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Three run for Supreme Court chair, for now
25 Aug 2014 Beata Balogová Politics & Society
SUPREME Court justice and former state secretary of the Justice Ministry Daniel Hudák, former deputy chairwoman of the Supreme Court and its current justice Daniela Švecová and Supreme Court justice Ivan Rumana will compete on September 16 to take over as chairperson of the Supreme Court. The country’s top judicial post has been vacant since Štefan Harabin’s term expired on June 22.
The stakes are high for the many critics of Harabin, since if the Judicial Council fails to elect the president in the second round, a potential third round will be open to the candidates who failed in the first round, including Harabin, who has been showered with criticism from political ethics watchdogs, activists and a number of judges for the way he has run the top court and his negative influence on the country’s judiciary.
While Hudák was proposed by the judges of the Supreme Court for the post and Švecová’s candidacy was put forward by the council of judges at the Trnava Regional Court, Rumana nominated himself. The Trend economic weekly broke the story on the third candidate and described the candidacy as “unexpected” and Rumana’s self-nomination as “unusual”.
Rumana in his candidacy announcement, which he also emailed to Trend, has said that he views it as an application to a tender and this is why he is not attaching “a list of supporters of my candidacy and I have also not agreed to being proposed by another eligible person”.
According to Rumana, who is a judge of the administrative collegium focusing mainly on tax and financial issues, the judiciary as a whole has come to a critical point where it is not dealing with the conflicts of others but, rather, its own conflicts.
The Supreme Court is currently led by its deputy chair, Jarmila Urbancová, which according to the SITA newswire is not a new situation for this court: in the past one of the current candidates, Švecová, managed the court for a brief period of time until the new chairman was elected.
Between 2007 and 2012, Švecová was a member of the Judicial Council as a nominee of former president Ivan Gašparovič, Sme reported.
According to Sme, Hudák was one of the almost 60 judges of the Supreme Court, who, during the May election, expressed their support for Harabin. Currently, he operates at the penal collegium, which is now led by Harabin. When Harabin served as justice minister in the first government of Robert Fico, Hudák was his state secretary, Sme reported.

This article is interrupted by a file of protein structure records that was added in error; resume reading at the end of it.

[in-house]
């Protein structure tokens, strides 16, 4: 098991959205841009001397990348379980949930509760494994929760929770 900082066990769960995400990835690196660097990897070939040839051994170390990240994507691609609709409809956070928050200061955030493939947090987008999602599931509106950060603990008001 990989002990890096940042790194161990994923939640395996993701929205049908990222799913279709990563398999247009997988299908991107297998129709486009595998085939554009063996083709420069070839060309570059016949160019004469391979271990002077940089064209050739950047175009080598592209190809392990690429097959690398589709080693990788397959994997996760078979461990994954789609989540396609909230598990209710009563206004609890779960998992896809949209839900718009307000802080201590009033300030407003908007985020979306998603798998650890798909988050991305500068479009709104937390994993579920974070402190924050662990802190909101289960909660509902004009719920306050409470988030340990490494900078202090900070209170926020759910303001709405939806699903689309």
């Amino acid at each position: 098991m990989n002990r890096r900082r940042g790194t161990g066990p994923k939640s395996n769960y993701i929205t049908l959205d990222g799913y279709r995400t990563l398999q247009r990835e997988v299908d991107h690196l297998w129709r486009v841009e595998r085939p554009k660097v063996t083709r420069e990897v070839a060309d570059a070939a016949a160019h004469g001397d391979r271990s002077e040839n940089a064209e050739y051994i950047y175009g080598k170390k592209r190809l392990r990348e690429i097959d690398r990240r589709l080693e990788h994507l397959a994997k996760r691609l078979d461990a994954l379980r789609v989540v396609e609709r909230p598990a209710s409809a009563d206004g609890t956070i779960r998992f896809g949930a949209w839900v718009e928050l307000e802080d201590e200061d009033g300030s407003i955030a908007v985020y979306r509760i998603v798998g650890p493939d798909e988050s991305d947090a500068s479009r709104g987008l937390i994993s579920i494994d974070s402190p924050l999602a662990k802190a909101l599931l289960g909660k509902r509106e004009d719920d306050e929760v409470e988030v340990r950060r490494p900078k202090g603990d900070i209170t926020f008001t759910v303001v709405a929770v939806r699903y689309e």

Hudák also attended a private meeting of prominent lawyers and judges, dubbed the Judiciary Oscars Association, at the Bonanno bar in Rajecké Teplice in autumn 2010, which received extensive media coverage provoking a number of lawsuits. A total of €1.8 million in damages are being sought in the lawsuits.
Will another candidate emerge?
At this point it was not known whether Justice Minister Tomáš Borec would propose his own candidate by August 22.
“Before the time for submitting candidacies elapses, we will not comment on this issue,” said Justice Ministry spokeswoman Alexandra Donevová.
Trend weekly reported that before the first round of the elections Borec led talks with Rumana and judge Jana Bajánková, who became his nominee in the first round but failed. The weekly speculated that the minister might render his support to Rumana.
Sme on August 20 speculated that if Borec does not send his own candidate to the race, Daniela Švecová might have a chance to win the second round.
The date of the election was set by Harabin shortly before his term expired, while newly-elected vice-head of the Judicial Council Ján Vanko in one of his first moves changed the location proposed by Harabin, moving it from the remote town of Spišské Hanušovce to Bratislava.
Harabin had opted to hold the election on the last possible day, September 16, in the municipality of Spišské Hanušovce in Prešov Region.
Vanko said he would like to see the new full-time head of the council elected at the soonest possible date. He, however, also suggested that the Judicial Council would not elect its new head at the same session as the Supreme Court president, SITA reported.More from Politics & Society
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